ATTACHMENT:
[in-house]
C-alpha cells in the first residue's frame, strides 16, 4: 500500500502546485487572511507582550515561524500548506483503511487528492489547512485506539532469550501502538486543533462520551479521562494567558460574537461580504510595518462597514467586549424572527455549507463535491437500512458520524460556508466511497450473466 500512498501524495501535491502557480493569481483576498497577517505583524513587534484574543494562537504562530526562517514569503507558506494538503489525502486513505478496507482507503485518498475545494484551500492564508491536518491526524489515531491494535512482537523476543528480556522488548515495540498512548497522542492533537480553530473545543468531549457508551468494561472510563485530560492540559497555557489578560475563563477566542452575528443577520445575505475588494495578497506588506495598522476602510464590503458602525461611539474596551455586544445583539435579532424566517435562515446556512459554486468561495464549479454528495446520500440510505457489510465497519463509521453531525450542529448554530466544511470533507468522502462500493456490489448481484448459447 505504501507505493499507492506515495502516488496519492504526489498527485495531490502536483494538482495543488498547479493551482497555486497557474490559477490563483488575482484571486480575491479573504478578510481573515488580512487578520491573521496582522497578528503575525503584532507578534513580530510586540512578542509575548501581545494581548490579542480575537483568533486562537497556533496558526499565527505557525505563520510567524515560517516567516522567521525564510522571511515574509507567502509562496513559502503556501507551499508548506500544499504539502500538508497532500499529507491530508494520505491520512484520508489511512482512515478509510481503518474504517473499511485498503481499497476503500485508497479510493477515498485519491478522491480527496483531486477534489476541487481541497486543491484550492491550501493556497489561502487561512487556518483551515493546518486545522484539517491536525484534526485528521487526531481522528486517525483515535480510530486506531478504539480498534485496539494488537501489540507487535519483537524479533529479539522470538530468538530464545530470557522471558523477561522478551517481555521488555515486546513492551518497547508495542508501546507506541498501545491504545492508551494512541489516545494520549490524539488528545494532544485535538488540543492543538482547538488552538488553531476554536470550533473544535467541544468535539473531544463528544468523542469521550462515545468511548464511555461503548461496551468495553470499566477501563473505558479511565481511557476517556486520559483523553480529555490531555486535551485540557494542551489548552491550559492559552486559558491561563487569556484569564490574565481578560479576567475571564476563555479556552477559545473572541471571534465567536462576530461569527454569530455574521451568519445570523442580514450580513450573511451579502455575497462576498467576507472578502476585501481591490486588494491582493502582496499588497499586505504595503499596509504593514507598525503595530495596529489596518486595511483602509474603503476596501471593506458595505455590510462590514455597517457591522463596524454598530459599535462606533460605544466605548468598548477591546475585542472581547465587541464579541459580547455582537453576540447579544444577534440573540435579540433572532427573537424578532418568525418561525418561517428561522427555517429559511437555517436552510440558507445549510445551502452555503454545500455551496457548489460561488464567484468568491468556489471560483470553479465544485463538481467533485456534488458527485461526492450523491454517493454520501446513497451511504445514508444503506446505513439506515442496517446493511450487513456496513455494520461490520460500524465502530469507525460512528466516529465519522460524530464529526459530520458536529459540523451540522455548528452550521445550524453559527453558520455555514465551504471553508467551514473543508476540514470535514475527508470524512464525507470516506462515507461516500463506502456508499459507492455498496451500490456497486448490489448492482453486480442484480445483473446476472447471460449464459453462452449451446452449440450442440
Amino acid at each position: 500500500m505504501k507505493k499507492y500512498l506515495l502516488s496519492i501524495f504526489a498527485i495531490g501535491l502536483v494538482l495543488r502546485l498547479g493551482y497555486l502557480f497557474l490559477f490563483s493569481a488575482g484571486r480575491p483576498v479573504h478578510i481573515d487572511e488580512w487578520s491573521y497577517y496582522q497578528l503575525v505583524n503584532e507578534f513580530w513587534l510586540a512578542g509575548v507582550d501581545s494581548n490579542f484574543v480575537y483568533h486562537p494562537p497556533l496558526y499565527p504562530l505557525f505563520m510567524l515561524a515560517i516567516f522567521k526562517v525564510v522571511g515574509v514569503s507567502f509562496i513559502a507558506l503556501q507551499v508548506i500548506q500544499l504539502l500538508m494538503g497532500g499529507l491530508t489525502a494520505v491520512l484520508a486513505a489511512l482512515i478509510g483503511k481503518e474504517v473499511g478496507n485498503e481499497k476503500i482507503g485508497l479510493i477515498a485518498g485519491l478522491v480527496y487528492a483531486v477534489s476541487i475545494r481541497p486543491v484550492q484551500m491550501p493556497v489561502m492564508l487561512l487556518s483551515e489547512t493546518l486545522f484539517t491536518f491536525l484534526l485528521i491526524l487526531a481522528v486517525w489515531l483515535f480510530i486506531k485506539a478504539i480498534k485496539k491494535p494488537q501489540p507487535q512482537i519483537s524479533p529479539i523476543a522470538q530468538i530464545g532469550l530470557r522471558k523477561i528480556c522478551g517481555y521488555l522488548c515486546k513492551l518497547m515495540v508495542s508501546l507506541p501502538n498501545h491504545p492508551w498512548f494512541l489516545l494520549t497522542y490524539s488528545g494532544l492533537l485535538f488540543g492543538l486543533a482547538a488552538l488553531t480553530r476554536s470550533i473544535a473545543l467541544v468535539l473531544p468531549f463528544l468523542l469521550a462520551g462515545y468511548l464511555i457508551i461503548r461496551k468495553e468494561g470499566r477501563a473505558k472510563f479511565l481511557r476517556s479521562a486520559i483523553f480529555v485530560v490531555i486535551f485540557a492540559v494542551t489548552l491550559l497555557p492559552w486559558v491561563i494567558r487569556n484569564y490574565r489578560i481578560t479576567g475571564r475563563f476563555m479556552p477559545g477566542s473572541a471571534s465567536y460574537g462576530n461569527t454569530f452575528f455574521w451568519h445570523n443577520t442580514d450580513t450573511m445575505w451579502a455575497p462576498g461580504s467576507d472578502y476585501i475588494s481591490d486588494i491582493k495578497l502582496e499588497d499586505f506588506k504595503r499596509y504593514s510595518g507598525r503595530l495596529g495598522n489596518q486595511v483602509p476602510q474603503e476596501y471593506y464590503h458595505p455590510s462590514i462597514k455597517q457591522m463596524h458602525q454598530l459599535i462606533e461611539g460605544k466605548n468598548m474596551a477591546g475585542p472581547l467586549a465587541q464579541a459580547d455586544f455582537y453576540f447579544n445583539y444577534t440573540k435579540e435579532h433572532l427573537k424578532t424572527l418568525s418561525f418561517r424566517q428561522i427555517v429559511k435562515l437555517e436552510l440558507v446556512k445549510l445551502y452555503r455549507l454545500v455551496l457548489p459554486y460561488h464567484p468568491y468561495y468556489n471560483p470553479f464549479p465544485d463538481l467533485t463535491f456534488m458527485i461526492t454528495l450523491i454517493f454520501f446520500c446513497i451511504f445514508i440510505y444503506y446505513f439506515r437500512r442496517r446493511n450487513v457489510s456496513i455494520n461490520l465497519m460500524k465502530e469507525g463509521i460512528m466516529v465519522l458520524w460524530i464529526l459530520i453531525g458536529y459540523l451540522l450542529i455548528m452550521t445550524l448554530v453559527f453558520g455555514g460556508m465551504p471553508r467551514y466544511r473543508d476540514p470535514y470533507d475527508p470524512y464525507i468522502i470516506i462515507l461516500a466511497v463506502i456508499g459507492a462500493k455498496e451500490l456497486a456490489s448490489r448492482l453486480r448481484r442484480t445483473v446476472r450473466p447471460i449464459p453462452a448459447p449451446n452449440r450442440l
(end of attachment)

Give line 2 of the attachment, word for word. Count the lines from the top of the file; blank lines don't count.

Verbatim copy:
C-alpha cells in the first residue's frame, strides 16, 4: 500500500502546485487572511507582550515561524500548506483503511487528492489547512485506539532469550501502538486543533462520551479521562494567558460574537461580504510595518462597514467586549424572527455549507463535491437500512458520524460556508466511497450473466 500512498501524495501535491502557480493569481483576498497577517505583524513587534484574543494562537504562530526562517514569503507558506494538503489525502486513505478496507482507503485518498475545494484551500492564508491536518491526524489515531491494535512482537523476543528480556522488548515495540498512548497522542492533537480553530473545543468531549457508551468494561472510563485530560492540559497555557489578560475563563477566542452575528443577520445575505475588494495578497506588506495598522476602510464590503458602525461611539474596551455586544445583539435579532424566517435562515446556512459554486468561495464549479454528495446520500440510505457489510465497519463509521453531525450542529448554530466544511470533507468522502462500493456490489448481484448459447 505504501507505493499507492506515495502516488496519492504526489498527485495531490502536483494538482495543488498547479493551482497555486497557474490559477490563483488575482484571486480575491479573504478578510481573515488580512487578520491573521496582522497578528503575525503584532507578534513580530510586540512578542509575548501581545494581548490579542480575537483568533486562537497556533496558526499565527505557525505563520510567524515560517516567516522567521525564510522571511515574509507567502509562496513559502503556501507551499508548506500544499504539502500538508497532500499529507491530508494520505491520512484520508489511512482512515478509510481503518474504517473499511485498503481499497476503500485508497479510493477515498485519491478522491480527496483531486477534489476541487481541497486543491484550492491550501493556497489561502487561512487556518483551515493546518486545522484539517491536525484534526485528521487526531481522528486517525483515535480510530486506531478504539480498534485496539494488537501489540507487535519483537524479533529479539522470538530468538530464545530470557522471558523477561522478551517481555521488555515486546513492551518497547508495542508501546507506541498501545491504545492508551494512541489516545494520549490524539488528545494532544485535538488540543492543538482547538488552538488553531476554536470550533473544535467541544468535539473531544463528544468523542469521550462515545468511548464511555461503548461496551468495553470499566477501563473505558479511565481511557476517556486520559483523553480529555490531555486535551485540557494542551489548552491550559492559552486559558491561563487569556484569564490574565481578560479576567475571564476563555479556552477559545473572541471571534465567536462576530461569527454569530455574521451568519445570523442580514450580513450573511451579502455575497462576498467576507472578502476585501481591490486588494491582493502582496499588497499586505504595503499596509504593514507598525503595530495596529489596518486595511483602509474603503476596501471593506458595505455590510462590514455597517457591522463596524454598530459599535462606533460605544466605548468598548477591546475585542472581547465587541464579541459580547455582537453576540447579544444577534440573540435579540433572532427573537424578532418568525418561525418561517428561522427555517429559511437555517436552510440558507445549510445551502452555503454545500455551496457548489460561488464567484468568491468556489471560483470553479465544485463538481467533485456534488458527485461526492450523491454517493454520501446513497451511504445514508444503506446505513439506515442496517446493511450487513456496513455494520461490520460500524465502530469507525460512528466516529465519522460524530464529526459530520458536529459540523451540522455548528452550521445550524453559527453558520455555514465551504471553508467551514473543508476540514470535514475527508470524512464525507470516506462515507461516500463506502456508499459507492455498496451500490456497486448490489448492482453486480442484480445483473446476472447471460449464459453462452449451446452449440450442440